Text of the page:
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Unpaid carers spiralling into poverty as the cost-of-living crisis bites: cutting back on food and heating to make ends meet

by Fiona Collie 18 October 2022
  • Over a third (35%) of carers are spending 20% of their income or more on energy
  • One in five (19%) of carers in lowest income households[1] are spending 50% or more of their income on energy
  • A quarter of carers cutting back on food and heat to make ends meet
  • Cutting back on essentials is putting the health of carers and the older and disabled people they support at risk
  • Carers Scotland urges the Scottish and UK Governments to do more to prevent carers falling further into poverty and ill health

Family members caring for loved ones who are older, disabled or seriously ill are being plunged into poverty and debt, struggling to afford food and bills during the cost-of-living crisis, new research by Carers Scotland reveals.

A survey by the charity of more than 2,000 unpaid carers in Scotland found that one in four (26%) carers are struggling to make ends meet, with nearly a quarter (24%) cutting back on essentials like food and heating. Nearly 1 in 6 carers (15%) said they were in debt because of caring. 

 “I sold my jewelry to pay for the oil tank this year.”  [Carer, State of Caring 2022]

Those on the lowest incomes[1] are struggling the most. With one in five (19%) low-income carers facing energy bills taking up 50% or more of their limited incomes, more than half (54%) have no choice but to cut back on essentials such as food and heat, rely on food banks (11.5%) and fall into arrears with utilities (17%) and rent or mortgages (8%).

“We are on the verge of losing our home. Our home will be repossessed as my husband, our only source of income has lost his job. Our home is adapted for our severely disabled son and I am ill with worry thinking of the accommodation we could possibly be housed in.”   [Carer, State of Caring 2022]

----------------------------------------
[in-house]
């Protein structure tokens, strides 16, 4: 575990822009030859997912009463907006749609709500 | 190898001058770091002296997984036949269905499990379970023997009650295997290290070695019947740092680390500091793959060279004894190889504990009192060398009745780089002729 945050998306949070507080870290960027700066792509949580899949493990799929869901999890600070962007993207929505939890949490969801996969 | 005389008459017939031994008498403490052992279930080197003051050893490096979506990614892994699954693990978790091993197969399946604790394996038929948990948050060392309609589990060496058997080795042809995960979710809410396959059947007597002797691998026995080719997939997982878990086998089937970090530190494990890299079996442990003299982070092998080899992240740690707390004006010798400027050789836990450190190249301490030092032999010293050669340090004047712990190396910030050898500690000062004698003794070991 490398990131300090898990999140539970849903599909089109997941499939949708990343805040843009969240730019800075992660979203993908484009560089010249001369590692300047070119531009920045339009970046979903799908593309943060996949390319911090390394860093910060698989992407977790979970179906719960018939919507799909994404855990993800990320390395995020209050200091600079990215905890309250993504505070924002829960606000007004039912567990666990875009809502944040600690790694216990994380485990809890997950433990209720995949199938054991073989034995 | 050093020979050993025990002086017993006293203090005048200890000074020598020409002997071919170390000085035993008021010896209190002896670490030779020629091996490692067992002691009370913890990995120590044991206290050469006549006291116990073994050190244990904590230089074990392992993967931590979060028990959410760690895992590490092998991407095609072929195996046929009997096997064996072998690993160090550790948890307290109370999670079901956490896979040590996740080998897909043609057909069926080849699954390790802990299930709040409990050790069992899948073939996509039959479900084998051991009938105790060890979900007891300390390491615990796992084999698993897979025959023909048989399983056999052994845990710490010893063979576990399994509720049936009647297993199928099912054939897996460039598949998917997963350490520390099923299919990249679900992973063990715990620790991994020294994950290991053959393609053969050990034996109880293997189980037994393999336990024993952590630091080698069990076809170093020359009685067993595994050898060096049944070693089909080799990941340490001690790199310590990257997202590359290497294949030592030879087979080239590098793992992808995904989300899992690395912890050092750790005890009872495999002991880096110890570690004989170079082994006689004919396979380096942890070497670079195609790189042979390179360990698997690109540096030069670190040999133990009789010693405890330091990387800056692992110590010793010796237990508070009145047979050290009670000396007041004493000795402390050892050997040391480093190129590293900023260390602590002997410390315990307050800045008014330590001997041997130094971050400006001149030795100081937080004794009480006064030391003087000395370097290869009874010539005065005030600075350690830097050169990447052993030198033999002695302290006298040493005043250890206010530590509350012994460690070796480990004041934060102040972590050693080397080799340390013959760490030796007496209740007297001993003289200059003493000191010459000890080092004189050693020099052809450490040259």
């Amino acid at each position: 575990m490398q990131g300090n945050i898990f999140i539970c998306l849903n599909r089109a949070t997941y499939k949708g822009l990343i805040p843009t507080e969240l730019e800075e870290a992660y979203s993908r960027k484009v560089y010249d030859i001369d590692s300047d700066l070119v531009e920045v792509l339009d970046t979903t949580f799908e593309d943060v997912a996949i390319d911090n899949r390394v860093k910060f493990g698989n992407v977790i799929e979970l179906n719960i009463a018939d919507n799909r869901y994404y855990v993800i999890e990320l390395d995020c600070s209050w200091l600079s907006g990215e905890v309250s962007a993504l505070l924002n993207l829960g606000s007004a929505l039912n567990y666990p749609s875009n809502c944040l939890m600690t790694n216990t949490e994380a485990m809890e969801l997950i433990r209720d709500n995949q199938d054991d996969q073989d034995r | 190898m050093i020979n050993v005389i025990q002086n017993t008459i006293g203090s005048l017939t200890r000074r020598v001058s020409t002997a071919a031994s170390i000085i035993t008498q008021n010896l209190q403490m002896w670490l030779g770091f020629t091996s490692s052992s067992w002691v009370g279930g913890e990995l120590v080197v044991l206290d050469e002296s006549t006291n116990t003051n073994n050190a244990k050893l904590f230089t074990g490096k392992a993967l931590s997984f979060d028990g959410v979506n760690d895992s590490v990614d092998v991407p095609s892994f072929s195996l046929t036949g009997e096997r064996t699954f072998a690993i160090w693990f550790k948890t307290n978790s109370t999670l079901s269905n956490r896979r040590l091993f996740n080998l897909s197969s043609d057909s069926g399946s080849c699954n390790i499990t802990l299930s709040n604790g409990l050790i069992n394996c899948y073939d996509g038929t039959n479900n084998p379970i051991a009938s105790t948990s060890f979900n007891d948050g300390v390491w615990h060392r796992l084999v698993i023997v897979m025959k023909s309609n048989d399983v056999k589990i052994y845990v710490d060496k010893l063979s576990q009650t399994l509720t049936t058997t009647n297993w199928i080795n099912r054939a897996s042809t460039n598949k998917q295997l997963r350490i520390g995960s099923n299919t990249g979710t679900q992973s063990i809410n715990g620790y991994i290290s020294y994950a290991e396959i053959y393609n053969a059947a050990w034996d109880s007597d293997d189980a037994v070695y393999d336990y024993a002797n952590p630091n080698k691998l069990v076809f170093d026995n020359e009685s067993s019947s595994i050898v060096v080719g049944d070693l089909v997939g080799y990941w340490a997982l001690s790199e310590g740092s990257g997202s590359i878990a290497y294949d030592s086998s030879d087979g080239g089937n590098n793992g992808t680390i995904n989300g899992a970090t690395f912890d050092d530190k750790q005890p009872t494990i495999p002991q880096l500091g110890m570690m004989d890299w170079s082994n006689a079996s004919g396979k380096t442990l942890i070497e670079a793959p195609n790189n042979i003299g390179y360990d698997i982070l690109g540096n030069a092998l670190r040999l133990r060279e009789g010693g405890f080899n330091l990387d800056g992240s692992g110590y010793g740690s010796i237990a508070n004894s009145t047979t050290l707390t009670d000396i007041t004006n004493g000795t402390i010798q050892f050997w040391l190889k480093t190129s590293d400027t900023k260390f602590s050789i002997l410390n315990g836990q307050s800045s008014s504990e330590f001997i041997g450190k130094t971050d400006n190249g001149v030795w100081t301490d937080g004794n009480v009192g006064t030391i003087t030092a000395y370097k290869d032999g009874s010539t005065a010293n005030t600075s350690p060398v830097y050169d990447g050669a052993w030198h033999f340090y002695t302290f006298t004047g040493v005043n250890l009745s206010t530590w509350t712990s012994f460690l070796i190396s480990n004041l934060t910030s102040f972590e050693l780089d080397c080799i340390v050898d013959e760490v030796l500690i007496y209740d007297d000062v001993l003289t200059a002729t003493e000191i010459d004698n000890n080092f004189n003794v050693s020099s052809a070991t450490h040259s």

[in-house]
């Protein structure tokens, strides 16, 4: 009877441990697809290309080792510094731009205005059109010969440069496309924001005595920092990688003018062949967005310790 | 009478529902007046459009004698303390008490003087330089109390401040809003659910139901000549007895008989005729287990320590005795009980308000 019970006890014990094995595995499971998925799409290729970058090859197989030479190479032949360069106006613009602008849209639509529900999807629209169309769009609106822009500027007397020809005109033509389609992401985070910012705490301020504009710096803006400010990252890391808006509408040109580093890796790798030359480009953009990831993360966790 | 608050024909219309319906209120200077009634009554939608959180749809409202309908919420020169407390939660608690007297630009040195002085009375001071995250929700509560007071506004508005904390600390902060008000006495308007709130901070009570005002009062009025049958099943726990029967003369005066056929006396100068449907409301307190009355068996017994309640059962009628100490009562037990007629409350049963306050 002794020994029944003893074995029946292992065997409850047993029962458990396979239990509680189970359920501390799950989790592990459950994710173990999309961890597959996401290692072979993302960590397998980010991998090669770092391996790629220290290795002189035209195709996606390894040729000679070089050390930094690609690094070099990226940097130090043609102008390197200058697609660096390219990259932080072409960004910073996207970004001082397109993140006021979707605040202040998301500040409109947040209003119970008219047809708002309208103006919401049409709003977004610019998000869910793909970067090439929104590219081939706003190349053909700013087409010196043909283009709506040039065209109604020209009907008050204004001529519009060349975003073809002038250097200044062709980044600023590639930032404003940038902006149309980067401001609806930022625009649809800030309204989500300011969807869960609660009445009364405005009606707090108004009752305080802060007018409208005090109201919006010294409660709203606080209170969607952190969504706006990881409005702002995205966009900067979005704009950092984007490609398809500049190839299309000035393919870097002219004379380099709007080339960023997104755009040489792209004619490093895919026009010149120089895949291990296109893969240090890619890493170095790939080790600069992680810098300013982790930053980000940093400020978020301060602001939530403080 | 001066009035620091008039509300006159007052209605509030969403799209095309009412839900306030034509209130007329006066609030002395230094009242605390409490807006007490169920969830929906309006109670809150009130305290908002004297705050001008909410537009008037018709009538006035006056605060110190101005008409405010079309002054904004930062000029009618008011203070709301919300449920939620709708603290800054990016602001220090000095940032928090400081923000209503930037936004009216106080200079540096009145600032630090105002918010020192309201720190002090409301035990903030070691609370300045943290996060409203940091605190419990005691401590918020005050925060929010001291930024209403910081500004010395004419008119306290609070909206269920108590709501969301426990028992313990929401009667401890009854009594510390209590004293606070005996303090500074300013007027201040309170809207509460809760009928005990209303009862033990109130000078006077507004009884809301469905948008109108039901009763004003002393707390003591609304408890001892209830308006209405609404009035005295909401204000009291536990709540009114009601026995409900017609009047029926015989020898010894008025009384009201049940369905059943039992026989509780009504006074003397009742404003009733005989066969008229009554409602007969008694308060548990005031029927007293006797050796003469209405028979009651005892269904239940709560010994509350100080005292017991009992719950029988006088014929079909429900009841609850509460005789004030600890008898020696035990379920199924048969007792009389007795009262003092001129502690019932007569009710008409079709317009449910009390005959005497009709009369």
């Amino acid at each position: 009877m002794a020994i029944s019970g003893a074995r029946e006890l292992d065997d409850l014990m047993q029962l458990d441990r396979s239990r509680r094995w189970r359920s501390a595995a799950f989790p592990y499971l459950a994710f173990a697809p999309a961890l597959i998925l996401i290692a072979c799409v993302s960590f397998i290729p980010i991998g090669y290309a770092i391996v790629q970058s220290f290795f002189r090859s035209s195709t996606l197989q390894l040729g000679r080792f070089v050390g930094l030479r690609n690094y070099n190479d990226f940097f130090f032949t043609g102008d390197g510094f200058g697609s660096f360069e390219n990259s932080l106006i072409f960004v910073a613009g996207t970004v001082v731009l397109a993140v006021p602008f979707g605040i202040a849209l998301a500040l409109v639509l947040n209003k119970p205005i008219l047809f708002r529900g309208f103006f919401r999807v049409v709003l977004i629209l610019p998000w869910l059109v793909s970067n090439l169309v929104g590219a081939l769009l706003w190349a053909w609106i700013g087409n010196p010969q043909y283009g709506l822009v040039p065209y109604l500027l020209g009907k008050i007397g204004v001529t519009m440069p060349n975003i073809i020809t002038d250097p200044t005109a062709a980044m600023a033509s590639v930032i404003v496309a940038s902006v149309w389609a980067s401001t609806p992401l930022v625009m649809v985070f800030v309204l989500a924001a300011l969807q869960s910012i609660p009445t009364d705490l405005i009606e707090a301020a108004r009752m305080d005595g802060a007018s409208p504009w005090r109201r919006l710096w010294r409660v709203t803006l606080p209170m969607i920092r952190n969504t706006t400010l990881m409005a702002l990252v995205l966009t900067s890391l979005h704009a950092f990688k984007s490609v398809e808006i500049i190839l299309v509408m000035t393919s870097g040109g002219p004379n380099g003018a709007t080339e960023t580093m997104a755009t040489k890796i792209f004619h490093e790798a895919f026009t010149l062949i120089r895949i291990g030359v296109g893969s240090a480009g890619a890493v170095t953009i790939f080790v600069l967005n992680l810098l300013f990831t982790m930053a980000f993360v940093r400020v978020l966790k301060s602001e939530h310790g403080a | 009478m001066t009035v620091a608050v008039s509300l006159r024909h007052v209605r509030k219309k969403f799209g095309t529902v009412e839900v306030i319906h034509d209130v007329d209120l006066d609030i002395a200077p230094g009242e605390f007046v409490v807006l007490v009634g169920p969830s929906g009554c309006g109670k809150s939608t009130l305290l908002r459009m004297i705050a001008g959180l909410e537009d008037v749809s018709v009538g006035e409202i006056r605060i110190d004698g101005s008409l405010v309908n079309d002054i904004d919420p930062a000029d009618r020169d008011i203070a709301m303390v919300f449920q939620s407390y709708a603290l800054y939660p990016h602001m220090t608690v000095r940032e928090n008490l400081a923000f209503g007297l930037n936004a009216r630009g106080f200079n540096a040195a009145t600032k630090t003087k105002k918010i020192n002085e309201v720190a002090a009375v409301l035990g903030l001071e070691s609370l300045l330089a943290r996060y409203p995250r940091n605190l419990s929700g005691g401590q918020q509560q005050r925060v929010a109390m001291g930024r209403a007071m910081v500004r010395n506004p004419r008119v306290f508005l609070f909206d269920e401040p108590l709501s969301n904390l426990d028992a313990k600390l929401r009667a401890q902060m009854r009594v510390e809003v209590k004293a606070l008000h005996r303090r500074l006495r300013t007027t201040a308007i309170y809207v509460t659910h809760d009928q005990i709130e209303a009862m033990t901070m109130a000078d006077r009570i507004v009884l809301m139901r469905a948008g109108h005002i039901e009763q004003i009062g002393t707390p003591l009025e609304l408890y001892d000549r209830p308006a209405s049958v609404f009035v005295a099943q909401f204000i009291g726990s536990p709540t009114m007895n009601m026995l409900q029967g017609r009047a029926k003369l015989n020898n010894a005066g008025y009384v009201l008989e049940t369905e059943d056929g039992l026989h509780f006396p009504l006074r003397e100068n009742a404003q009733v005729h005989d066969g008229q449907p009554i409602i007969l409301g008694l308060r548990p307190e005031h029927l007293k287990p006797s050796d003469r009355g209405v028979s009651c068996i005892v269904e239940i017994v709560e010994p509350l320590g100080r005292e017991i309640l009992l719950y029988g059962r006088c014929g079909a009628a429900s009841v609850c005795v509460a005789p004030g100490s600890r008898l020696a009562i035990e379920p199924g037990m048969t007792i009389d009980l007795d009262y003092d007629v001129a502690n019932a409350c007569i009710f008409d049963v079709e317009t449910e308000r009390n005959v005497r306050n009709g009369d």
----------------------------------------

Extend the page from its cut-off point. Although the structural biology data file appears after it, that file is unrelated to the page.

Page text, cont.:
There are some costs carers simply cannot cut back on, such as heating and medical equipment, without affecting the health and the safety of the person they care for.

“Very worried about gas and electricity. Adult child is ventilated overnight, we also charge an electric chair every night and hoisting requires to be permanently plugged in. How can we possibly cut back on any of these things? Also, very worried about electricity blackouts when the equipment required is lifesaving.”   [Carer, State of Caring 2022]

Cost of living worries are affecting the health of carers with nearly two thirds (64%) reporting a negative impact on their health. 

“It is a big worry as i have no idea how I am going to manage the food and energy increases that are occurring and getting worse so I cannot plan and it is affecting my mental health which is already fragile.”    [Carer, State of Caring 2022]

 Carers Scotland’s Director, Richard Meade said:

“Carers Scotland is deeply worried about the impact of the cost-of-living crisis on unpaid carers.  Carers in “State of Caring 2022” told us they’re facing impossible choices – to heat or to eat, to borrow or fall into arrears and debt– with little hope of increased incomes because the demands of their caring role make paid work or extra hours an impossibility.